Claire G. Coleman, Terra Nullius (Hachette, 2017, 304pp, £13.99)
Reviewed by Jeremy M. Carnes (University of Wisconsin-Milwaukee)
Terra Nullius tells the story of the Settlers and their colonization of the Natives through all too familiar means. The novel follows various characters: Jacky, a Native on the run from the Settlers having escaped enslavement; Johnny, a Settler who has turned from the violent practices of colonial genocide and is fleeing with a small group of Natives; Esperance, a Native who, with her village, remains on the run and hidden from the Settlers; and Sister Bagra, a Settler in charge of a boarding school Jacky once attended. The stories of these, along with various secondary characters, weave in and out to create a tale of colonial power that is at once familiar and bizarre.
In the first half of the novel, the political context and exact relationship between the Settlers and Natives remains unclear. We receive no descriptions of either the Settlers or the Natives and thus are left questioning the specifics. Yet, the questions are quickly set aside as the novel turns its attention to the story of Jacky, who becomes the focal lens through which we experience the violence and, by association, fear of the Settlers. The lack of political specifics makes the novel analogous to narratives of historical fiction. Coleman further creates the historical feel through her use of epigraphs for each chapter which, though fabricated, mirror writing about the colonization and subsequent ‘civilization’ of indigenous populations globally. In many ways, Jacky’s story is the story of indigenous people around the world.
These analogies make sense given that Coleman identifies with the South Coast Noongar people in Australia. Her identification with Australian indigeneity coincides with many of the colonial practices she represents in Terra Nullius, most of which are similar to those implemented by the British Empire in the colonization of Australia and New Zealand. However, while this is not the story of the colonization of the Australian Aborigines, the similarities make clear that the base of settler colonialism is the same regardless of the colonial power. To take land, those in power must develop an ‘us’ versus a ‘them’, which necessitates the ‘civilizing’ of the ‘savage’ Native.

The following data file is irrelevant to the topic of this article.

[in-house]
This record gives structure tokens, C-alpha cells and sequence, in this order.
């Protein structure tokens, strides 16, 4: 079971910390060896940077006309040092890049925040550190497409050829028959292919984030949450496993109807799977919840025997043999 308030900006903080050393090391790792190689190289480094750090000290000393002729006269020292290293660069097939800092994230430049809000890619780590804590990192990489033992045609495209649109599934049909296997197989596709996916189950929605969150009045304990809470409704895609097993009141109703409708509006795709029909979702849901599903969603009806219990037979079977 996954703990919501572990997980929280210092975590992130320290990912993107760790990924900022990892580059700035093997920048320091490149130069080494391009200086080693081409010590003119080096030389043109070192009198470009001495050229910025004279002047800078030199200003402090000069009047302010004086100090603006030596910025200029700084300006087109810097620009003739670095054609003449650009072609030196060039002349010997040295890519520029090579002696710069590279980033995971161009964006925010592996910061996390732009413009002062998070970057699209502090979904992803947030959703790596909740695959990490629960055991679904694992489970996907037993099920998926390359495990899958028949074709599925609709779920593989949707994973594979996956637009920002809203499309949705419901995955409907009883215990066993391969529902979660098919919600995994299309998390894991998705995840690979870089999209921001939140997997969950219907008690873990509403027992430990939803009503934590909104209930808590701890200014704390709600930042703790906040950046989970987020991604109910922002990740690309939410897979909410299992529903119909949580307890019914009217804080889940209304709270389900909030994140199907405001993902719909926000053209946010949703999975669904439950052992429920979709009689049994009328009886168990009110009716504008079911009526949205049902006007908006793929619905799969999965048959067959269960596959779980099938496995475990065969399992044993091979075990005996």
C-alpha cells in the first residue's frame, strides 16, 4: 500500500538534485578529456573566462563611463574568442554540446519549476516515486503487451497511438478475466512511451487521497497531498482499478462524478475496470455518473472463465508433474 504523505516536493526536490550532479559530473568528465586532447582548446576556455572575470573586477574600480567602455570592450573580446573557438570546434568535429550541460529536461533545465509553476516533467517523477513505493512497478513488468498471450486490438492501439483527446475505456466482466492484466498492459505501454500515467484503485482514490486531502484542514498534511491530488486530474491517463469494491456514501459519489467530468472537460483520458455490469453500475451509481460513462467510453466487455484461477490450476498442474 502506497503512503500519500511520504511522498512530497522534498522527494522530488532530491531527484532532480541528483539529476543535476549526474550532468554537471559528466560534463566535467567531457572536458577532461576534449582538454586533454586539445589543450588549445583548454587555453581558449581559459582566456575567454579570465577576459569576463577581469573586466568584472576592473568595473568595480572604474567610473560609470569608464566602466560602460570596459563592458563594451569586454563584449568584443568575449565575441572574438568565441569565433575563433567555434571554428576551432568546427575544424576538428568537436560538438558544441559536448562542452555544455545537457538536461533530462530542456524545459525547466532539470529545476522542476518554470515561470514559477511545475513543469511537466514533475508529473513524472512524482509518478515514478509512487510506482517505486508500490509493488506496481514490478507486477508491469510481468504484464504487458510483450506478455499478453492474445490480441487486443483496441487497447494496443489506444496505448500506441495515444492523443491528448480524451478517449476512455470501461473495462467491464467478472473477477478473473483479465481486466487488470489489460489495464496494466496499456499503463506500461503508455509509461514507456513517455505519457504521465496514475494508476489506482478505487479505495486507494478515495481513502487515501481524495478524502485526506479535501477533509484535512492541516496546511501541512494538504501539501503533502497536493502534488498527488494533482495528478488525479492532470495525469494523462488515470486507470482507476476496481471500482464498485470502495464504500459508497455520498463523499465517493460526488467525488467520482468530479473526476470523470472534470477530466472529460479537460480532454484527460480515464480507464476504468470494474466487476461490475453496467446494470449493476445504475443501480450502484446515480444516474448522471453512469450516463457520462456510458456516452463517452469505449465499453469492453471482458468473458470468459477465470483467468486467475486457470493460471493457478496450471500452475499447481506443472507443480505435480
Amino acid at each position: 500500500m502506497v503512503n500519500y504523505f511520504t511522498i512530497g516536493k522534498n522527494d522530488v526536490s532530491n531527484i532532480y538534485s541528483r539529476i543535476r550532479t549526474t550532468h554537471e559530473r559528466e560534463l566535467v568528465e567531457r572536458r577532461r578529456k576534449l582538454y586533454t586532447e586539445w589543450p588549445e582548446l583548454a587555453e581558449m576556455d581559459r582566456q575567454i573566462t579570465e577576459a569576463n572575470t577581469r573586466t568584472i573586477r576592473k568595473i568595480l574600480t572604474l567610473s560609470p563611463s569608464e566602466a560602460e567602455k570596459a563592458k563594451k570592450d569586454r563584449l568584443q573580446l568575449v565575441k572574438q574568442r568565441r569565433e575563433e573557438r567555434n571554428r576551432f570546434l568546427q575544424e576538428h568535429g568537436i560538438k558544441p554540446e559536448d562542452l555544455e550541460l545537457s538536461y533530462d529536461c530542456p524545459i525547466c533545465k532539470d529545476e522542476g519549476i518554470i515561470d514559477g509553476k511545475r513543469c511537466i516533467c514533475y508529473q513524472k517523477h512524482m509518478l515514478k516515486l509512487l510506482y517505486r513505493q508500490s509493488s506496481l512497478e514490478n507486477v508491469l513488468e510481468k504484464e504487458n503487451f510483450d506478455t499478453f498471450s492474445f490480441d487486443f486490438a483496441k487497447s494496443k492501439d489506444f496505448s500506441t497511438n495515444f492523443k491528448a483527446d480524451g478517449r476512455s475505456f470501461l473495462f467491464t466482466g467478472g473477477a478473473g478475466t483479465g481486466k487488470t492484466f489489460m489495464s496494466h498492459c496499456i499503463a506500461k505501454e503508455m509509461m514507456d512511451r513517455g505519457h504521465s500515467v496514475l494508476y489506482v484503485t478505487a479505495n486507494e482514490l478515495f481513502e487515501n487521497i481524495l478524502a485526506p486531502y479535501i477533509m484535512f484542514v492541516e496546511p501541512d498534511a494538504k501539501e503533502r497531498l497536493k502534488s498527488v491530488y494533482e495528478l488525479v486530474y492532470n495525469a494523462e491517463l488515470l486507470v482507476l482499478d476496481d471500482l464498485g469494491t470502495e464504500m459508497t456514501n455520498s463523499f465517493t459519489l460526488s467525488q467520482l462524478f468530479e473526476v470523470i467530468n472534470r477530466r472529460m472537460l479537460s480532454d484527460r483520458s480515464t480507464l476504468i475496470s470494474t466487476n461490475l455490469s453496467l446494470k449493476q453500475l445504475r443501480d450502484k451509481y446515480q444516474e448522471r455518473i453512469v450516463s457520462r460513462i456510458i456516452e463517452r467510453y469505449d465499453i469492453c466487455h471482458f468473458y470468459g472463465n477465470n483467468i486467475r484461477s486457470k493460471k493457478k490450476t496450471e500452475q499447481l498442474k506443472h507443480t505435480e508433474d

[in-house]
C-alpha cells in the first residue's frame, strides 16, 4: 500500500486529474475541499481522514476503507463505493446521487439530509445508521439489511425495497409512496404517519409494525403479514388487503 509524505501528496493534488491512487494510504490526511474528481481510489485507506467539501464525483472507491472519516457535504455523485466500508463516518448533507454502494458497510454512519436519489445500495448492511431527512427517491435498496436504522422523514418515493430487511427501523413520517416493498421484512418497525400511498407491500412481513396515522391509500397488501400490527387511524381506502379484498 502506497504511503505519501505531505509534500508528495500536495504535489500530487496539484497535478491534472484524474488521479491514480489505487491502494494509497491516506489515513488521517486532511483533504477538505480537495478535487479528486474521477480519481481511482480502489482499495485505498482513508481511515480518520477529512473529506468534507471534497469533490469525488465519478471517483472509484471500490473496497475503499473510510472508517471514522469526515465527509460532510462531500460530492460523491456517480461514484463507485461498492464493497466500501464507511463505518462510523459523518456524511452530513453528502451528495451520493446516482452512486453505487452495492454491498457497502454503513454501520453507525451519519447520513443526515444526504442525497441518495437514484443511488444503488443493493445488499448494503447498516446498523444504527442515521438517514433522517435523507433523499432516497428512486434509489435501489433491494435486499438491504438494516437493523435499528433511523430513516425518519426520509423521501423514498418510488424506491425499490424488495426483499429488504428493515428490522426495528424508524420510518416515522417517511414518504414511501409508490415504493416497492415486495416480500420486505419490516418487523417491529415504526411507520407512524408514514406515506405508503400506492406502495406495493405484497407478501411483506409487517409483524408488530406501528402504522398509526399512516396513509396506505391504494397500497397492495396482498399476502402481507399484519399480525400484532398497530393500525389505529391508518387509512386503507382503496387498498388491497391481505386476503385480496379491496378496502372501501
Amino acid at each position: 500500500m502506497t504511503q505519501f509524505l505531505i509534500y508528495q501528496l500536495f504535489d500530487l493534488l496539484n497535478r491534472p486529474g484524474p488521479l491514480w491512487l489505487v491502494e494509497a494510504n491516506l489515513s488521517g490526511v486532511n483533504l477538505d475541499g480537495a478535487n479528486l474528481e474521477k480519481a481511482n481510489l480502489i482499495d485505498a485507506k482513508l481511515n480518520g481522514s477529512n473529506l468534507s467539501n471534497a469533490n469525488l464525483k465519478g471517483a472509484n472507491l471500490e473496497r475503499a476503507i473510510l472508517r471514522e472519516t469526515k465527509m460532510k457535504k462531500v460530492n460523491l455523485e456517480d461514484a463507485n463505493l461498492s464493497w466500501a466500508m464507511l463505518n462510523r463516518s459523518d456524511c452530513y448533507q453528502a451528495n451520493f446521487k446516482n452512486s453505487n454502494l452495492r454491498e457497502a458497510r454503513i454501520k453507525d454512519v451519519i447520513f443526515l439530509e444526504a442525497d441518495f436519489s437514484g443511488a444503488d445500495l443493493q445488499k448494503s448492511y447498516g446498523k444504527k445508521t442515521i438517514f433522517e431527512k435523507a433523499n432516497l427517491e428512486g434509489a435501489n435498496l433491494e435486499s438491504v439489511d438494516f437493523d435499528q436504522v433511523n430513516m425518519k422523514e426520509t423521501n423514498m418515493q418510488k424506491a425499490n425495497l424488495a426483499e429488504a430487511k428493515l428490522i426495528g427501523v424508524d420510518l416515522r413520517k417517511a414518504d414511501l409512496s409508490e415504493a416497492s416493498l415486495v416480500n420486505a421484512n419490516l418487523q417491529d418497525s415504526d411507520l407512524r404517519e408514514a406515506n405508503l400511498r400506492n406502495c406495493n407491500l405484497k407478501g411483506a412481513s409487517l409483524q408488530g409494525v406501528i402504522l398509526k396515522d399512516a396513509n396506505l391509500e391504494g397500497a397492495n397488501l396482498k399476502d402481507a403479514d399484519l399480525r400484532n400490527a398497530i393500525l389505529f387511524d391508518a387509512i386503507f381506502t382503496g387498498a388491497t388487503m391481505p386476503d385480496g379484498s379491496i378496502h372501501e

The second half of the novel introduces the science fiction twist, providing more detail on the relations between the Natives and the Settlers. By beginning the novel in the vein of historical fiction, Coleman is able to embed the entire narrative of interplanetary voyage in terms of colonialism, and thus highlight the concerns many indigenous peoples have with some science fiction. Thus, Terra Nullius becomes a book at once about historical understandings of settler colonialism, contemporary understandings of the continuity of settler colonial practices, and the pessimistic view of what the settler colonialism of the future could be. However, as much as the novel focuses on settler colonialism as a system of violence against indigenous peoples, Coleman also focuses on and masterfully transitions through both Settler and Native epistemologies. Primarily, her attention to specific ways of knowing the world, or worlds, happens through the shifting point of view in the novel. Each section focuses on the perspectives and beliefs of different characters as the narratives moves in time and space. It is in these moments that readers learn just how savage Sister Bagra believes Natives to be, or how worried Esperance is for her very elderly grandfather. Running beneath the surface of these epistemologies is one that guides the entirety of the novel, embodied in the narrator: a focus on place.
The narrator throughout Terra Nullius notably provides detailed descriptions of the landscape. From the desert to the rural towns and the bushland in between, the novel foregrounds a focus on land that is about more than just setting. Rather, as with many indigenous epistemologies, one can see in Coleman’s words the understanding that the land is able to give and to take. In many instances, characters die or are on the verge of death at the hands of an unforgiving environment. Yet, readers also see characters with a particular relationship to the harsh land who are able to make a living. By stringing together various epistemologies about peoplehood, community, and place, Coleman presents us with a debut that forces us to question our relationships to others, to land and to our own self-understanding.